We have developed a culture with such a high barrier to our pleasure system that the simple, little things of life can no longer give us pleasure.

I would like to challenge you to think about this. Think about what used to give you joy and pleasure that isn’t doing so anymore.

Too much stress, too much stimulation, not enough downtime. The system needs rest, folks. And the trouble with our modern-day lifestyle, especially for our teenagers and kids, is that the pleasure system is not getting the rest it needs.

Multi-tasking overloads our system. Everything in the media, every television program, every movie, every music CD, is designed to give us higher and higher levels of stimulating responses. None of these exciting things are necessarily bad. What is bad is that they are unrelenting. There is no downtime. That’s the problem.

If you abuse your pleasure system, you reduce the capacity to experience happiness. You can’t have anhedonia and be happy. It’s impossible.

What to do?

What can we do to help preserve a healthy pleasure system? It is a paradox. If you pursue too much pleasure, you upset your pleasure system. You have to find a way to maximize your pleasure
system, without overloading it. Fortunately, there are things you can do to achieve that.

Excitement is not happiness. In fact, it is the ultimate drug. It is excitement that people seek when engaging in any destructive or addictive behavior. Today’s young people have the ability to experience excitement more than any generation in history — video games, digital music players, cell phones, personal computers, cable and satellite TV and radio, not to mention designer drugs.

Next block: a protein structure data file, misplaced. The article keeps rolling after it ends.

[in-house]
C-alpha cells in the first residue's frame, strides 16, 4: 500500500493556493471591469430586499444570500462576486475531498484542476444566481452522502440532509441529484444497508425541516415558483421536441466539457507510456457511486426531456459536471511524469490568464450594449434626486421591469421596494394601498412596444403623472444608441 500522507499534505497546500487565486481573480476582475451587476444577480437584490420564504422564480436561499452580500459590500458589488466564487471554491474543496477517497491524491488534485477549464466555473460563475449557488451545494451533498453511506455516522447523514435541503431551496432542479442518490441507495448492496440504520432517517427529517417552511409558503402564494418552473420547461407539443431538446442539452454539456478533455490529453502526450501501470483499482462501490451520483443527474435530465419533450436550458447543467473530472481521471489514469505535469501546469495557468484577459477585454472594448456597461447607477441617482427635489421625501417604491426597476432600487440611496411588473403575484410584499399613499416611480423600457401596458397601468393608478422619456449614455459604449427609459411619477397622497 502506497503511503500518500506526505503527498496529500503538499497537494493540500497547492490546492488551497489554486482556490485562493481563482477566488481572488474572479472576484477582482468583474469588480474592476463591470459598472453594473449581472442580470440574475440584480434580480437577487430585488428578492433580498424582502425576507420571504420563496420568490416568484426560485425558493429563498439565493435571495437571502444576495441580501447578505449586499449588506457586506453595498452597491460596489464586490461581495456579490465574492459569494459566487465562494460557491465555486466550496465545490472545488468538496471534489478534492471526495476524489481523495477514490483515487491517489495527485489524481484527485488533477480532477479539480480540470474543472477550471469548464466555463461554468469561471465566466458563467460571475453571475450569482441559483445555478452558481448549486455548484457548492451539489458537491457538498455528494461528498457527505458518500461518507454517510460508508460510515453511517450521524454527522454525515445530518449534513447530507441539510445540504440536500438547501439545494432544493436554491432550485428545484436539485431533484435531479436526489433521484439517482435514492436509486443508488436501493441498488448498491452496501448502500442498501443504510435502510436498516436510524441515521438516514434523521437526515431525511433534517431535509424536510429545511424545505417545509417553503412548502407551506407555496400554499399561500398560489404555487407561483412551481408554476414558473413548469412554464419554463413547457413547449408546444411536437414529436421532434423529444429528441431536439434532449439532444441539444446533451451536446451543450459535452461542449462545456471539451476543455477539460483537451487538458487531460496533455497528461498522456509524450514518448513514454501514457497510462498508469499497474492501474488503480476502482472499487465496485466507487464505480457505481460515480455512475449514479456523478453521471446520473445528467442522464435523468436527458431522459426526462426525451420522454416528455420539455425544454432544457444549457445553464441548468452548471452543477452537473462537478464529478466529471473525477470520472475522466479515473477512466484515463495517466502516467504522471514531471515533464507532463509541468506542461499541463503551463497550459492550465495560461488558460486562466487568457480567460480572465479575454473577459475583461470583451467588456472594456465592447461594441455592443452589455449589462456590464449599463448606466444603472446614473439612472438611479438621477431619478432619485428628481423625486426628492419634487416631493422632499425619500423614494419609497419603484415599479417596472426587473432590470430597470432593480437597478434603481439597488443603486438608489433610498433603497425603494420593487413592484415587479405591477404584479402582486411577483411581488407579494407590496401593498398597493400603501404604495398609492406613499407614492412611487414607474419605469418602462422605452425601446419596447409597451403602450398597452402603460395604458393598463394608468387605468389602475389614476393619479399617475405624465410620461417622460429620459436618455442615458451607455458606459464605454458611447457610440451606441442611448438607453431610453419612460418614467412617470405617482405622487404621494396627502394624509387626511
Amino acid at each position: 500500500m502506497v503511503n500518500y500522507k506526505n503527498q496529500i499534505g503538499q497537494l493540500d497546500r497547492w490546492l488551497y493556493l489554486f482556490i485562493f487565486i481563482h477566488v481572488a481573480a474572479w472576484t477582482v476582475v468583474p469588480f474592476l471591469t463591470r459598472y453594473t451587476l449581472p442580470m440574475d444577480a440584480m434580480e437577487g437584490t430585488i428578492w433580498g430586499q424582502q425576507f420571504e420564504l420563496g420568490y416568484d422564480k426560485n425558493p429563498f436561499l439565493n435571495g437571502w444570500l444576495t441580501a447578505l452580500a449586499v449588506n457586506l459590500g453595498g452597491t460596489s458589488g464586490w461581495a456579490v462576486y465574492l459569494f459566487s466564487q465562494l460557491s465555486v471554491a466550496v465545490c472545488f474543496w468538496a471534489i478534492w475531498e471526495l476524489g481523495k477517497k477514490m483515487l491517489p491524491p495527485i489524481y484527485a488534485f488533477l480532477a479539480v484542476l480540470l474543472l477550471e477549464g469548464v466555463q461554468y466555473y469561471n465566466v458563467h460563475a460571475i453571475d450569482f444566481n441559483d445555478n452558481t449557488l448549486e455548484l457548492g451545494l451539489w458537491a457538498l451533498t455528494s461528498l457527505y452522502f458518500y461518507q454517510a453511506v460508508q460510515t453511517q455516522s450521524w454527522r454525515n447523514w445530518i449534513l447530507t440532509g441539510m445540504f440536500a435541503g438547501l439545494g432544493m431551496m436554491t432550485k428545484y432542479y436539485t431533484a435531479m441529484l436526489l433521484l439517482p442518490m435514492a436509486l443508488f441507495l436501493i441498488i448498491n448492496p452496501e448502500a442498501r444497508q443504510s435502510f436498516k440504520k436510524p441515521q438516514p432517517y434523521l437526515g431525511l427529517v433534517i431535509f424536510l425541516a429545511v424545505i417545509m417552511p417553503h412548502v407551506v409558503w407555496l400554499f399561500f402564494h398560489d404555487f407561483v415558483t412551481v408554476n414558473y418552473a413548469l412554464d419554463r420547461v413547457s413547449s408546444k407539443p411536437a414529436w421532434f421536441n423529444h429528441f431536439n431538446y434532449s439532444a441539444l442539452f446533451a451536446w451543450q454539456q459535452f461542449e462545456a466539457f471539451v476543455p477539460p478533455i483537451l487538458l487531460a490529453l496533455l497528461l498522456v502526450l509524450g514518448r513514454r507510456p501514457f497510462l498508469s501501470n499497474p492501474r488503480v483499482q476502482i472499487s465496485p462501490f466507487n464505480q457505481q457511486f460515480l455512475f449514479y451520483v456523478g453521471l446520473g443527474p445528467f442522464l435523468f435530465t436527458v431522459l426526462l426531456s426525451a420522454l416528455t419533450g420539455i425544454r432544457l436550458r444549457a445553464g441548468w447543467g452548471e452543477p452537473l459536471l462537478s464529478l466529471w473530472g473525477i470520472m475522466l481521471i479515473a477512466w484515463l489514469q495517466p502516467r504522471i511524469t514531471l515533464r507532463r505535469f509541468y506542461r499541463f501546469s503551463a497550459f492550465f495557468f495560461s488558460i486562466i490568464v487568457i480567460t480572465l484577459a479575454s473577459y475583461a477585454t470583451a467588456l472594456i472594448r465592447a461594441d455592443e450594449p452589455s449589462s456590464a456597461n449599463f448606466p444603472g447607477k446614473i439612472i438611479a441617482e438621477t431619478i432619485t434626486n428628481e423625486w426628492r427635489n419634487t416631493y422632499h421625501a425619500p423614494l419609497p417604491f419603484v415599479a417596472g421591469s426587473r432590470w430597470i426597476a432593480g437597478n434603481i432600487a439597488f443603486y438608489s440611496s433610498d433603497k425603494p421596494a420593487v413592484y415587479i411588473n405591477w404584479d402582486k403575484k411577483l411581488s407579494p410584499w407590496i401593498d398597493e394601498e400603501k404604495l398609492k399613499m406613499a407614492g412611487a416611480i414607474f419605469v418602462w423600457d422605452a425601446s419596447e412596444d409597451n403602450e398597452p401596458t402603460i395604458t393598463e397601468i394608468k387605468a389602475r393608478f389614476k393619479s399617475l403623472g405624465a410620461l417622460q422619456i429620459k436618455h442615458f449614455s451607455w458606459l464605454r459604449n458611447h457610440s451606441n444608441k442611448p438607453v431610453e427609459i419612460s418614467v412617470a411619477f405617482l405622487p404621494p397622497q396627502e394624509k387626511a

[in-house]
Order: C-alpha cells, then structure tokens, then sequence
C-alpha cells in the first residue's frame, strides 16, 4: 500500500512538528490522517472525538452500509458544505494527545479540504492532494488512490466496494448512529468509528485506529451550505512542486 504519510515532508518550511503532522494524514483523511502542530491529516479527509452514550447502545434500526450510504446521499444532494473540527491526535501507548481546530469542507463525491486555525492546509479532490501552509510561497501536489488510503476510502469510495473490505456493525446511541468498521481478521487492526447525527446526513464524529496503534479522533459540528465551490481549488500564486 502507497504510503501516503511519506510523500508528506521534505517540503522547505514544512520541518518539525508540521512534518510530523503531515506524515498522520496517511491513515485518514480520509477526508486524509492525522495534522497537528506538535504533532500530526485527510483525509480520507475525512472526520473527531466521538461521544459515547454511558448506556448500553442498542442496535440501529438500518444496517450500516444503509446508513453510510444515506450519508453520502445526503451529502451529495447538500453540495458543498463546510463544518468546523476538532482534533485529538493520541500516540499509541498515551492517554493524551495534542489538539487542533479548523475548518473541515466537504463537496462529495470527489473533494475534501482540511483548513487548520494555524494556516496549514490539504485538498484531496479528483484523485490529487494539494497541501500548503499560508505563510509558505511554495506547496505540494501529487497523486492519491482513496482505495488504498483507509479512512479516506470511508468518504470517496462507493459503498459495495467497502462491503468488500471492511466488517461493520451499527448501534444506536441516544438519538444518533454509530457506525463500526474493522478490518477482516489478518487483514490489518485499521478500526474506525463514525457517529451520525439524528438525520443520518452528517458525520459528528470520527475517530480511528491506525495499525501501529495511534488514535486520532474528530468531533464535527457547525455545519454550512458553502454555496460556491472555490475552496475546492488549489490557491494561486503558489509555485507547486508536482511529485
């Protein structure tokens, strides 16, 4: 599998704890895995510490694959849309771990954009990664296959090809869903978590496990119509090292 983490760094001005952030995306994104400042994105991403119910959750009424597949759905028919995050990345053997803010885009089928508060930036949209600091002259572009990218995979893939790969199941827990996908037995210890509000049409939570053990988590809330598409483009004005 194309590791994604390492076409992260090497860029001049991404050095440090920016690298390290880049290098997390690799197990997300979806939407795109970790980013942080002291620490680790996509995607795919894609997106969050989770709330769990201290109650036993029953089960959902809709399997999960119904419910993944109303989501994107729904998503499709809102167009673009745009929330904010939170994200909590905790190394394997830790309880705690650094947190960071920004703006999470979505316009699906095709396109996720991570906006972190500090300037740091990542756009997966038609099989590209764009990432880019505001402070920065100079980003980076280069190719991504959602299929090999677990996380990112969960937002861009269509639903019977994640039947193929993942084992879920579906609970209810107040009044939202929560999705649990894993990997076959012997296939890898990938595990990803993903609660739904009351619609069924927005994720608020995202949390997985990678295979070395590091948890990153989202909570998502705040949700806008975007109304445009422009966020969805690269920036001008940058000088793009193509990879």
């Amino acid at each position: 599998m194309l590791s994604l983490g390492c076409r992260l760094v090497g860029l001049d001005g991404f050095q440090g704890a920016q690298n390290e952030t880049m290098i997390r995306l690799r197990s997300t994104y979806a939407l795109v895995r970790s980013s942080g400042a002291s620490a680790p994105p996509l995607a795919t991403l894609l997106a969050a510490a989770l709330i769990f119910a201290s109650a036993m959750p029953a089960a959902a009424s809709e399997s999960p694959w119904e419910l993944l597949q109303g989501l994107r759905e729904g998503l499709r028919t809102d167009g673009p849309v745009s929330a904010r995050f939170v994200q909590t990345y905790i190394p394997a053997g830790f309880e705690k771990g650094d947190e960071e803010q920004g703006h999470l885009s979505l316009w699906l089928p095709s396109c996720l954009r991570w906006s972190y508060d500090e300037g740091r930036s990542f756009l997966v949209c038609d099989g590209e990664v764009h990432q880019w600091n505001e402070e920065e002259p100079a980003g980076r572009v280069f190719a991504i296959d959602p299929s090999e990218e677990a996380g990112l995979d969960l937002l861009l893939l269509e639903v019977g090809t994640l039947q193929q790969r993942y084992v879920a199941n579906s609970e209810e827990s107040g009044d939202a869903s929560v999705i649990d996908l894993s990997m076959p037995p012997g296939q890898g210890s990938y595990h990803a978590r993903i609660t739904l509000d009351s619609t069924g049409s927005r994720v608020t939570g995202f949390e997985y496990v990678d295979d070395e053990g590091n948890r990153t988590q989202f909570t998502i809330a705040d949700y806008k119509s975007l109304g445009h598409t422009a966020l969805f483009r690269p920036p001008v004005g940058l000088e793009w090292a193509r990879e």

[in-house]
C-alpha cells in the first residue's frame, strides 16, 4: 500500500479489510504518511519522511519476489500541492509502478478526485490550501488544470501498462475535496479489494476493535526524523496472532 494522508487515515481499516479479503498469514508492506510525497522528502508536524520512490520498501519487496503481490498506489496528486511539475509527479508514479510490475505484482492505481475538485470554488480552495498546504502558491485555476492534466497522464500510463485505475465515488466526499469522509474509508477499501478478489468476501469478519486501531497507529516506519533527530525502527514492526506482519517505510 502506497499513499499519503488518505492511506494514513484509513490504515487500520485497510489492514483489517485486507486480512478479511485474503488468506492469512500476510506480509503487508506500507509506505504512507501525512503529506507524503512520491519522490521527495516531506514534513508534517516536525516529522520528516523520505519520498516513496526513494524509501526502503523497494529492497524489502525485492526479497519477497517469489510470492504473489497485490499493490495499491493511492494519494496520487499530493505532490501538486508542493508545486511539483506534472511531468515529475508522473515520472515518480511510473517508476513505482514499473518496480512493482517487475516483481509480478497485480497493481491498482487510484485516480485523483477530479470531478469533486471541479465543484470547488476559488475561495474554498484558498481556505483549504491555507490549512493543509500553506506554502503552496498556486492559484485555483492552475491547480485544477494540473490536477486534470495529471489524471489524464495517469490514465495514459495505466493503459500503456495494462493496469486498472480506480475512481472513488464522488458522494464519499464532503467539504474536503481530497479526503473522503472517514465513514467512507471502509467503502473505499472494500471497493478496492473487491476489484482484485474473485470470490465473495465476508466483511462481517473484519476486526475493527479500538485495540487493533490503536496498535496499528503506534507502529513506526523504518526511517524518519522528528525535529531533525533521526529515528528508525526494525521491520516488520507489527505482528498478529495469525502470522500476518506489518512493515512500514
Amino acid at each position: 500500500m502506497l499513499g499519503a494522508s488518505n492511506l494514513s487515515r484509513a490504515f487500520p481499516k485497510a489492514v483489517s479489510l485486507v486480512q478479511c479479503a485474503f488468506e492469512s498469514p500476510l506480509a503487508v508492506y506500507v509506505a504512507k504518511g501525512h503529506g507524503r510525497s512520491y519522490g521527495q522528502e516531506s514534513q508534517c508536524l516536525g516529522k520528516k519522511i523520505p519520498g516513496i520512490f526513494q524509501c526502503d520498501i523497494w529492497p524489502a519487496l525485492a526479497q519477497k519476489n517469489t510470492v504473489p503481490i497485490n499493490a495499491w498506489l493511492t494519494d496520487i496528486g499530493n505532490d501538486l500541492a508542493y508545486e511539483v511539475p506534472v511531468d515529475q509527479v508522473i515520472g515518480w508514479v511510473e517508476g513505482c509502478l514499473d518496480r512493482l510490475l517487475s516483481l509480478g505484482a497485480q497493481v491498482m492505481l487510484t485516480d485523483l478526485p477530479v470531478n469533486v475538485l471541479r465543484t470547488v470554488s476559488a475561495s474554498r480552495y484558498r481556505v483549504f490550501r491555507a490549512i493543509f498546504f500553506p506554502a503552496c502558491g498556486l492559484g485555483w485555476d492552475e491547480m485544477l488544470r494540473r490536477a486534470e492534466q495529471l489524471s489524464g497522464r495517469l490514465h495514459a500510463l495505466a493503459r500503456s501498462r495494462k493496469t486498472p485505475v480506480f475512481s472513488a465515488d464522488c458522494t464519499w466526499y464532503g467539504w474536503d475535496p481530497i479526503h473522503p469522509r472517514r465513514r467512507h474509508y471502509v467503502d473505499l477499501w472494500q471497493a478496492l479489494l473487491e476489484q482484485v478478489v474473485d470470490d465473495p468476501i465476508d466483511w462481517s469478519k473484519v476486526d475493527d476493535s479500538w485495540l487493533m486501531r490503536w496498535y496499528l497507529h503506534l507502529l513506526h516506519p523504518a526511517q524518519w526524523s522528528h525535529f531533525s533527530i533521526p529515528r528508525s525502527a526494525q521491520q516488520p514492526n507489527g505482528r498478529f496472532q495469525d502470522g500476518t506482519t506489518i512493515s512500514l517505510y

But what is missing is imagination. Creativity is diminishing.

So the treatment is obvious. Limit the amount of excitement in your child’s life. Limit the amount of time spent playing video games, the amount of non-serious television, the amount of
music whose only aim is to excite.

If they are bored, help them remedy that by playing with friends, by finding a hobby. Help them learn to engage in activities such as talking to a family member, walking the dog, doing
chores, reading a book or magazine, learning a musical instrument, or foreign language, making something from a kit, writing a story, exercising or just playing simple outdoor sports. Or just thinking.

I think the church is actually contributing to the problem. There has been a subtle shift in the last decade or so towards more of a stimulant-driven spirituality.

I think that we in the church need to pay particular attention to how we shape the spirituality of our people.

Youth leaders can play a significant role in this. We must shape a spirituality that preserves the integrity of our pleasure system. No spirituality that abuses the pleasure
system can be legitimate — it can’t be from God. God does not abuse his own creation.

If we want to experience the joy and the happiness that come from living in Christ, we have to “live inside the box” and not abuse the systems he has given us that offer genuine and lasting happiness.

Dr. Archibald Hart is a clinical psychologist and Dean Emeritus of the
Graduate School of Psychology at Fuller Theological Seminary in Pasadena, California.

For more information on the topic of pleasure and happiness, we recommend Dr. Hart’s book, Thrilled to Death (Thomas Nelson, 2007). $14.99.

Author: Archibald Hart